Little Bits of History

March 6

Posted in History by patriciahysell on March 7, 2017

1869: Dmitri Mendeleev makes a presentation to the Russian Chemical Society. Mendeleev was born in 1834 in the Russian Empire near Siberia. The chemist and inventor was the youngest child in a large family (anywhere from 11 to 17 siblings, depending on sources). His father lost his teaching position when he went blind so his mother went to work reestablishing the family’s abandoned glass factory. By the time Dmitri was 13, the factory had been destroyed by fire, his father had died, and he was enrolled in a local school. In 1849, his mother packed him up and traveled from Siberia to Moscow in order to get Mendeleev a higher education. The University of Moscow did not accept him, and the impoverished family moved to St. Petersburg.

Mendeleev graduated from Main Pedagogical Institute in 1850 but then contracted tuberculosis. He moved to a better climate and continued his studies. When he returned to St. Petersburg, his health was much better. He wrote papers, got married, became a professor, and even got tenure. His love of chemistry led him to make astounding discoveries. In 1863 there were 56 known elements and a new one was discovered about every year. Other scientists had noted the periodicity of the elements and even published on the topic. During this time frame, Mendeleev wrote a definitive textbook for his field, Principles of Chemistry (2 volumes). While writing, he tried to classify elements by their chemical properties. He noticed patterns.

The paper presented on this day noted this pattern. His presentation, The Dependence between the Properties of the Atomic Weights of the Elements, described elements according to both their atomic weight and valence (ability to combine with other elements to form compounds or molecules). He listed eight issues or properties he had found which would create a periodic table where similarities were part of the process. This periodic listing allowed for the prediction of many as yet unknown elements. His work was published at nearly the same time as another scientist and both Mendeleev and Lothar Meyer are listed as co-creators.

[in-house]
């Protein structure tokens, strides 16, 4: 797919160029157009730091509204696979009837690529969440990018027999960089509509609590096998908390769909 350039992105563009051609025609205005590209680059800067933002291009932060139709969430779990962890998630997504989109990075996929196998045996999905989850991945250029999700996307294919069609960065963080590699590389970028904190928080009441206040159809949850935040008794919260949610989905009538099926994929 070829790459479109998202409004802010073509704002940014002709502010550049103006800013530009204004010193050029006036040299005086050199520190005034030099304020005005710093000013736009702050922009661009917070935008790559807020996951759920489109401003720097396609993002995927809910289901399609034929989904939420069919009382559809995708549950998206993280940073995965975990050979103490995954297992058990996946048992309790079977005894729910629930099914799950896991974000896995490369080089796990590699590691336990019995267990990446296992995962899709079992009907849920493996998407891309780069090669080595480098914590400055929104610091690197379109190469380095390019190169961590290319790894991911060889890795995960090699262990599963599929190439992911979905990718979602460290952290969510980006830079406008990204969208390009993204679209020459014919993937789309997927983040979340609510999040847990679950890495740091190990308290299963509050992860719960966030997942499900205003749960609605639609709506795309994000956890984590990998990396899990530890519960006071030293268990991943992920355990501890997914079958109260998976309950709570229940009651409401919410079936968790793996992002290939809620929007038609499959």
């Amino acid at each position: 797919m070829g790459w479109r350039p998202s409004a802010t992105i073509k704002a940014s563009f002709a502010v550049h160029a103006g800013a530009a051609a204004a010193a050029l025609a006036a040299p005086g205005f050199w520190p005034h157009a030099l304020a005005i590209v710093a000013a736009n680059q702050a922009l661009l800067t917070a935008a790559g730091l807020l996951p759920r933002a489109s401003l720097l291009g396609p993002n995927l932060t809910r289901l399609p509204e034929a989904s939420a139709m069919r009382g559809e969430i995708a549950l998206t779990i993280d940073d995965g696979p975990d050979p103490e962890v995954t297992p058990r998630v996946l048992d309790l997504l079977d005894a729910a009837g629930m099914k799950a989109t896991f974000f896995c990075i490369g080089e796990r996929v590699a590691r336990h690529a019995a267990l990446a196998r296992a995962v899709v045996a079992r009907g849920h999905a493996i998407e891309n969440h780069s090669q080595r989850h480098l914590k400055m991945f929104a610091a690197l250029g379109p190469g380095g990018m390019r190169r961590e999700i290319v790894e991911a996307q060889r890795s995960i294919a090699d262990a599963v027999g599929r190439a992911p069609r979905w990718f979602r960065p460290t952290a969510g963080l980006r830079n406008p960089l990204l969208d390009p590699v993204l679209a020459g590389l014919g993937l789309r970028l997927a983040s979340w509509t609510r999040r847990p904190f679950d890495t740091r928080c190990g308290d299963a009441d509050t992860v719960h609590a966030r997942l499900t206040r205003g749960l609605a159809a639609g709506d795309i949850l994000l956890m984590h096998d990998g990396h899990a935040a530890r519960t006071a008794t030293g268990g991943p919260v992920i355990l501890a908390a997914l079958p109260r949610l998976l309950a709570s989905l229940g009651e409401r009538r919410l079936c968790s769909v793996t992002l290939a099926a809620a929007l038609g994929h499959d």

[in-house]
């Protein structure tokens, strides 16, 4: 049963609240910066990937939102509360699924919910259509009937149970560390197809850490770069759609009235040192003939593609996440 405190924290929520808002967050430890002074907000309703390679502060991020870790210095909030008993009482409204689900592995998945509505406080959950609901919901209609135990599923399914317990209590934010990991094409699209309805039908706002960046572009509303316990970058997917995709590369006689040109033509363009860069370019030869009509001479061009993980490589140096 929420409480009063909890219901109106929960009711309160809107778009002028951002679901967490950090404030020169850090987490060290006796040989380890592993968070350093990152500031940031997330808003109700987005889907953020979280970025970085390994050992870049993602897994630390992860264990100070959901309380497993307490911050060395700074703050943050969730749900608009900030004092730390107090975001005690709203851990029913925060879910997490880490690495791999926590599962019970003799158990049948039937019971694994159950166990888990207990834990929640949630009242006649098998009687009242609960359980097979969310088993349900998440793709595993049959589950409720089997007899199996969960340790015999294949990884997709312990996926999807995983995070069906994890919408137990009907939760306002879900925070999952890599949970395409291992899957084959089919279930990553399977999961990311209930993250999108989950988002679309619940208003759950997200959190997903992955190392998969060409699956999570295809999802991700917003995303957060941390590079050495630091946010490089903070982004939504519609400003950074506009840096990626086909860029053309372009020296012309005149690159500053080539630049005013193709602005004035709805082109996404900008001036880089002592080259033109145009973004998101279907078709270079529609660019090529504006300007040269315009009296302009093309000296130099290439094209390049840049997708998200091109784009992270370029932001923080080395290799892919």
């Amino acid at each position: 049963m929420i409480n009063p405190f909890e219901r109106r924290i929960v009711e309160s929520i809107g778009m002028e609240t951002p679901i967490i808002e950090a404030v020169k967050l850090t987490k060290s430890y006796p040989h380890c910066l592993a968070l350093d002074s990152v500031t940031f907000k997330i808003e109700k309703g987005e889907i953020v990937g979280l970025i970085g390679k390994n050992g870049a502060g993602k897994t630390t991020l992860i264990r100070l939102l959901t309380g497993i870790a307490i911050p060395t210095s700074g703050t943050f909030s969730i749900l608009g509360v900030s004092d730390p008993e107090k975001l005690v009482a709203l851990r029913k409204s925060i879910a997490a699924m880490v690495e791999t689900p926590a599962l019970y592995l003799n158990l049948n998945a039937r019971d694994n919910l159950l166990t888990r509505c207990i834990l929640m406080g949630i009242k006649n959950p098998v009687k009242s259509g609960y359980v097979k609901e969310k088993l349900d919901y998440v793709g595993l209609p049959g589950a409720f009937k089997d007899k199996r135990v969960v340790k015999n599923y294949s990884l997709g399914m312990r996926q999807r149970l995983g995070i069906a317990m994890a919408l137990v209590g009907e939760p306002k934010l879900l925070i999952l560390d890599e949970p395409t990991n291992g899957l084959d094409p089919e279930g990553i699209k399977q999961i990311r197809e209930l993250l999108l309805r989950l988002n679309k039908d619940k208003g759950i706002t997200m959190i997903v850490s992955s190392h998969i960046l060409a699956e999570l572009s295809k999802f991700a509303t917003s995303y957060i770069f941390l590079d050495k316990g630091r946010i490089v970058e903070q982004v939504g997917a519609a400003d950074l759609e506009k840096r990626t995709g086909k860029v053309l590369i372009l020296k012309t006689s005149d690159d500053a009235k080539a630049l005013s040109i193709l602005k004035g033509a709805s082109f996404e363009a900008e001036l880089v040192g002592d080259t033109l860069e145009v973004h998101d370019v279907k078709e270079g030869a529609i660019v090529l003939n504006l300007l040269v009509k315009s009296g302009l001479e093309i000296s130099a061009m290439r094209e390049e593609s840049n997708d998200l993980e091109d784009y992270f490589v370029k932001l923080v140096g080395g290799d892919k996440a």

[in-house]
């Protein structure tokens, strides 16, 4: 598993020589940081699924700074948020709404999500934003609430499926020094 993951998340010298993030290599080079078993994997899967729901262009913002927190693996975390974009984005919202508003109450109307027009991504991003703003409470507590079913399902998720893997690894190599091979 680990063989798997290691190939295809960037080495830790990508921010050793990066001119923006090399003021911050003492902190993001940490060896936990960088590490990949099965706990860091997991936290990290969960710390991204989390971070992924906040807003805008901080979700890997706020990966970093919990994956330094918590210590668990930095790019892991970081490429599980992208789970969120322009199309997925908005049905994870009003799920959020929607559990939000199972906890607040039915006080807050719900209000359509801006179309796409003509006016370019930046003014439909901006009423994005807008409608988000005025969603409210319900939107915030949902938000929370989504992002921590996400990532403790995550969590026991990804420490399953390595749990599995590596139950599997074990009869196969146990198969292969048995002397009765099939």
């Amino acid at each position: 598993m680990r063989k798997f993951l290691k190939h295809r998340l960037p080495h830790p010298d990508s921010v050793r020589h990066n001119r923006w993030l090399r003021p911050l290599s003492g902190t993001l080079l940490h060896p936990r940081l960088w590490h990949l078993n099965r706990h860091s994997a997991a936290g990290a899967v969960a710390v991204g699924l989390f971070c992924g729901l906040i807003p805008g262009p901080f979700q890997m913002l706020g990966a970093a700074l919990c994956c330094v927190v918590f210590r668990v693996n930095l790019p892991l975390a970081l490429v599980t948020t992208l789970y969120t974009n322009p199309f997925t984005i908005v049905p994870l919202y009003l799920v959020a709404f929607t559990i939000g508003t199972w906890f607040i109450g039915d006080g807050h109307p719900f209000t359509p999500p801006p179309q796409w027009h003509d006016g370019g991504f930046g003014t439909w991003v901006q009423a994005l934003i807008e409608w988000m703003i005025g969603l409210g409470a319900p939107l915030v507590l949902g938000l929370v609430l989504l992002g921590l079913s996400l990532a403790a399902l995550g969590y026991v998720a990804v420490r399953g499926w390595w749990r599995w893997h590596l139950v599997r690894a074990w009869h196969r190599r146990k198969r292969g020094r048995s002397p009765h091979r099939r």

Today’s periodic table is usually laid out in 18 columns with a tabular arrangement of the elements listed. They are ordered by their atomic number or number of protons, electron configurations, and chemical properties. This allows some trending to be noted in columns of elements as well as four rectangular blocks where elements have similar properties. Today, there are 118 confirmed elements with Elements 113, 115, 117, and 118 officially confirmed in December 2015. The first 94 elements occur naturally and the remaining 24 can only be obtained by synthesis in a laboratory.

I saw in a dream a table where all elements fell into place as required. Awakening, I immediately wrote it down on a piece of paper, only in one place did a correction later seem necessary.

The analogies between the two systems are striking. Just as Panini found that the phonological patterning of sounds in the language is a function of their articulatory properties, so Mendeleev found that the chemical properties of elements are a function of their atomic weights. Like Panini, Mendeleev arrived at his discovery through a search for the “grammar” of the elements.

No one nor anything can silence me.

I have achieved an inner freedom. – all from Dmitri Mendeleev


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